Re: [netmod] Justification for decimal64 over string for floating point values in geo location data?

Christian Hopps <chopps@chopps.org> Tue, 07 July 2020 11:53 UTC

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Date: Tue, 07 Jul 2020 07:53:19 -0400
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Cc: Christian Hopps <chopps@chopps.org>, NetMod WG <netmod@ietf.org>
To: Juergen Schoenwaelder <j.schoenwaelder@jacobs-university.de>
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Subject: Re: [netmod] Justification for decimal64 over string for floating point values in geo location data?
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> On Jul 7, 2020, at 7:24 AM, Juergen Schoenwaelder <j.schoenwaelder@jacobs-university.de> wrote:
> 
> Precision often means different things to different people. Here is my
> take:
> 
> - Floating point numbers have almost always rounding errors. And
>  floating point numbers use binary fractions, a decimal fraction like
>  1.0 has no precise representation as a binary fraction. Type 0.1 +
>  0.2 into python or haskell or any other language that gives you bare
>  floating point numbers and enjoy the result.
> 
> - Fixed precision decimal numbers do not have rounding errors since
>  they are essentially scaled integers and hence they are precise as
>  long as calculations stay within the range.
> 
> - Floating point numbers can cover a large number space (from very
>  tiny to really big), fixed precision decimal numbers are much more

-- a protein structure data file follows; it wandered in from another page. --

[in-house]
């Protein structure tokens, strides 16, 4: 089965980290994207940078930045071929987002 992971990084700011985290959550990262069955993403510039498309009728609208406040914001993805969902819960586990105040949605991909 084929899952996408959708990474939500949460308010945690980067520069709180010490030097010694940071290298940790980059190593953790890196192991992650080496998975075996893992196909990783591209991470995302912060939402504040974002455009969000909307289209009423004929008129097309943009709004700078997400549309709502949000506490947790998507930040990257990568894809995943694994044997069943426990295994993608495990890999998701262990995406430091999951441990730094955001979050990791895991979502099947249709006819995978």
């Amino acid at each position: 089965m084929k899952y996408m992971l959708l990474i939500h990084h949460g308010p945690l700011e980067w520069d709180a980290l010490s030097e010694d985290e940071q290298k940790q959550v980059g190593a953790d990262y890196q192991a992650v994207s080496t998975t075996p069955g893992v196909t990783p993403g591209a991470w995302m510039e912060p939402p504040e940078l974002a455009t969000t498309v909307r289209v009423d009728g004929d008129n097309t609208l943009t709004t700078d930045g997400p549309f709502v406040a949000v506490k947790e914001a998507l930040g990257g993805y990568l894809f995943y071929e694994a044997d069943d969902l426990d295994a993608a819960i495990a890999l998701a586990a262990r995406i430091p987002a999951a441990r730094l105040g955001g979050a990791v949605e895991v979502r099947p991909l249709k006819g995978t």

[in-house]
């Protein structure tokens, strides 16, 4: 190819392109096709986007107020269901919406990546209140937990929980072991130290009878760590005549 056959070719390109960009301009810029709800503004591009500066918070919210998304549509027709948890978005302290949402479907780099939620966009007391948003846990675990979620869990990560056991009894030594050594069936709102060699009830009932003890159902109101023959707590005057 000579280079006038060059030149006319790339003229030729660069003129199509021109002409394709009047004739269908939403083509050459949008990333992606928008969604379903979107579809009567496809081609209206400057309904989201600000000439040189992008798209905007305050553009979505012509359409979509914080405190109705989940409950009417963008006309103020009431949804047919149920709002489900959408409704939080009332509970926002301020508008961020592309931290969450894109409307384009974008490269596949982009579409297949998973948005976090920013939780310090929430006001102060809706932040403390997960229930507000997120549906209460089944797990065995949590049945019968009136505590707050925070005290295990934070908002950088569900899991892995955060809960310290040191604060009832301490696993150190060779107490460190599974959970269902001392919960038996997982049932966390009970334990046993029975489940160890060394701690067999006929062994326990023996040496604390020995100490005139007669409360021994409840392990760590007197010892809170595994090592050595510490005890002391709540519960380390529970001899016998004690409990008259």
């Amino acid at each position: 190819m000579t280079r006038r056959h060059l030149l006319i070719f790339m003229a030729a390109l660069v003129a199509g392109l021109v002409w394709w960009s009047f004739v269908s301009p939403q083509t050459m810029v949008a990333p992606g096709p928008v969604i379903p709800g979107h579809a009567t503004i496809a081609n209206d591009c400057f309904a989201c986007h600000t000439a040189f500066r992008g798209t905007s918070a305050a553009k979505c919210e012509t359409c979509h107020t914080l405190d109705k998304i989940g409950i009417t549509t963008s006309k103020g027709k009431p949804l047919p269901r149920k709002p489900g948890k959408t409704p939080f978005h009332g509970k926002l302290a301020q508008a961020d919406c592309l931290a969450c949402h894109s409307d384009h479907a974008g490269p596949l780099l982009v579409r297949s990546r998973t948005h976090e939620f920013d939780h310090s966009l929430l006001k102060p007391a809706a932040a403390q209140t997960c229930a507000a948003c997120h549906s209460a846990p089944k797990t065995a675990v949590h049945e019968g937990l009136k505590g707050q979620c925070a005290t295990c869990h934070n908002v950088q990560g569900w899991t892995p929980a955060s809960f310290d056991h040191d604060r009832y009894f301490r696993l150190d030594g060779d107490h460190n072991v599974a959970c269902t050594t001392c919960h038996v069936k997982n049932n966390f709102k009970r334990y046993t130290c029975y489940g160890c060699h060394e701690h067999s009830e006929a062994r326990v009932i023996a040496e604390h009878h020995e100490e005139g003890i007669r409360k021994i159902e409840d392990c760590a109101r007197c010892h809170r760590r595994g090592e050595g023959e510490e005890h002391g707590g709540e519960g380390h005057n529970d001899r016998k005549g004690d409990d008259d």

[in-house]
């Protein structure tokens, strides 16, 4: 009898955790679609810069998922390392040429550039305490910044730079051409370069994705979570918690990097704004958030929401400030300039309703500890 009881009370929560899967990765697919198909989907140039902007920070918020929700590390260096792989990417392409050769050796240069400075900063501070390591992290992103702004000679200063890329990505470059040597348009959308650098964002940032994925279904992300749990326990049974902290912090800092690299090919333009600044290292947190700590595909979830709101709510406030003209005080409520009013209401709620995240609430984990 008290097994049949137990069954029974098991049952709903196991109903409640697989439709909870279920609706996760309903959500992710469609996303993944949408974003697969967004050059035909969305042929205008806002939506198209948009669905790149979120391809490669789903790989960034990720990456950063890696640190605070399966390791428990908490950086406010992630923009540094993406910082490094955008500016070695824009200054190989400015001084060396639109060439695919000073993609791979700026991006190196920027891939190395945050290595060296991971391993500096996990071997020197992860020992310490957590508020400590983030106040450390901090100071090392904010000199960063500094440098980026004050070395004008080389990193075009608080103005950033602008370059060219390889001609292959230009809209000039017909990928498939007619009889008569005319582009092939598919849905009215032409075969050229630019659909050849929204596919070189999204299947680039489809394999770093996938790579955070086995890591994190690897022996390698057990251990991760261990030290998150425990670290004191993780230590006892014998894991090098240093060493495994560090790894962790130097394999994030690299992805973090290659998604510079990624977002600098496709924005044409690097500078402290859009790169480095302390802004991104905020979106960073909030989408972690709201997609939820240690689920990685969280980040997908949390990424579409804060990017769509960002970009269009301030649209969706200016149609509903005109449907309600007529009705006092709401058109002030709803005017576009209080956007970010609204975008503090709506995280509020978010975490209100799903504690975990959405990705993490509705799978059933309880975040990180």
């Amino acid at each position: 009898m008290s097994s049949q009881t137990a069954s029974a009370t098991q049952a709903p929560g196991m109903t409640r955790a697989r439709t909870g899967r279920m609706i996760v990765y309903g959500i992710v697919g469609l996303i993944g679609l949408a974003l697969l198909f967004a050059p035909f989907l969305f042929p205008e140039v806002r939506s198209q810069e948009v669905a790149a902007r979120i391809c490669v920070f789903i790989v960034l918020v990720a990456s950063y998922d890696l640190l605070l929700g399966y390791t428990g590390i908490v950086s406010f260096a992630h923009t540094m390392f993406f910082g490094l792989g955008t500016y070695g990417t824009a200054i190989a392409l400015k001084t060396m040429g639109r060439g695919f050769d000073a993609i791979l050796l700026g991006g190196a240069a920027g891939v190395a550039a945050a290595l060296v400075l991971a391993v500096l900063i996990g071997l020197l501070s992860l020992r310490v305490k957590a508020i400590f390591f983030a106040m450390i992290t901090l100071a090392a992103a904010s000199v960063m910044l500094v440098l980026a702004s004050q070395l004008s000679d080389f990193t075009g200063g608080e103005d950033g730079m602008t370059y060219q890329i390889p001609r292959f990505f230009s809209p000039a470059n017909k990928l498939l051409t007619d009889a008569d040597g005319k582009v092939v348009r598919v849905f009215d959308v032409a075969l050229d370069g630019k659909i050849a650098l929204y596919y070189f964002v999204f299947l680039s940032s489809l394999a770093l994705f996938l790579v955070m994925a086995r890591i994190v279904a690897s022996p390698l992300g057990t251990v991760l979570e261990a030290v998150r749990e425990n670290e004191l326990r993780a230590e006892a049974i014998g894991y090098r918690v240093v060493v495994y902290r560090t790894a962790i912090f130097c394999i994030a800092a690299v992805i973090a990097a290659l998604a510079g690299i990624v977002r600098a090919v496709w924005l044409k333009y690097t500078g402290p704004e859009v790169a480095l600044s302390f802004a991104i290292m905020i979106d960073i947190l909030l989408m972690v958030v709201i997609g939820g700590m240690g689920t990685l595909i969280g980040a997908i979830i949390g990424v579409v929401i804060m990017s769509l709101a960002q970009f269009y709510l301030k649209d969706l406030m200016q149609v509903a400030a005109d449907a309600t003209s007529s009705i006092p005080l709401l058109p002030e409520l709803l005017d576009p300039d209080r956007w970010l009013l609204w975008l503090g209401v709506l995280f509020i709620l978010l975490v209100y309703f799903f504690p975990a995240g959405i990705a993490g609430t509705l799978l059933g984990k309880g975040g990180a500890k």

>  restrictive.
> 
> - In XML and JSON, numbers are rendered in strings that likely do not
>  look much different if its a decimal64 or a float or ... If you really
>  care about size, use a binary encoding like CBOR.

So do you think it's enough to just use decimal64, and not justify it's use over strings? I don't necessarily think we need to talk to it in the document, but it was raised in the review so I figured some discussion on the list was at least merited.

While I haven't done any binary stuff with YANG, I think it's definitely usable that way (e.g., to define binary APIs in software where you probably wouldn't want to be using XML or JSON).

Thanks,
Chris.


> 
> /js
> 
> On Tue, Jul 07, 2020 at 07:06:20AM -0400, Christian Hopps wrote:
>> I received feedback in my YANG doctor review (thanks Mahesh) regarding the use of decimal64 for most of the values in the geo location grouping (https://tools.ietf.org/html/draft-ietf-netmod-geo-location-04). In my comparison sections I note that some precision (at the very extremes) may be lost when converting from other geo location formats that use string (or double for w3c) to decimal64. Given that mention of loss of extreme precision, the reviewer was asking if some justification for the decimal64 should be given in the document.
>> 
>> What are the advantages to using decimal64 for floating point numbers vs using a string with a pattern "[0-9]+(\.[0-9]+)?" (convert that to yang pattern language). The advantage of using a string is that the precision of the value is not restricted by the model. Does the YANG decimal64 values have a concise binary format that can be more efficiently transported or stored in binary form? If so is this the only advantage, and is it enough of one to limit the precision in the model?
>> 
>> It's definitely worth noting that the precision of the decimal64 values seem vastly adequate for geo location data (e.g., for Cartesian coordinates and height values which are measured in meters the fractional digits is 6 which means the surface could be up to 9 billion kilometers large (or away from for height) and the precision is to the micrometer. For ellipsoidal coordinates there are 12 fractional digits for the degrees.
>> 
>> Thanks,
>> Chris.
> 
> 
> 
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> 
> --
> Juergen Schoenwaelder           Jacobs University Bremen gGmbH
> Phone: +49 421 200 3587         Campus Ring 1 | 28759 Bremen | Germany
> Fax:   +49 421 200 3103         <https://www.jacobs-university.de/>
>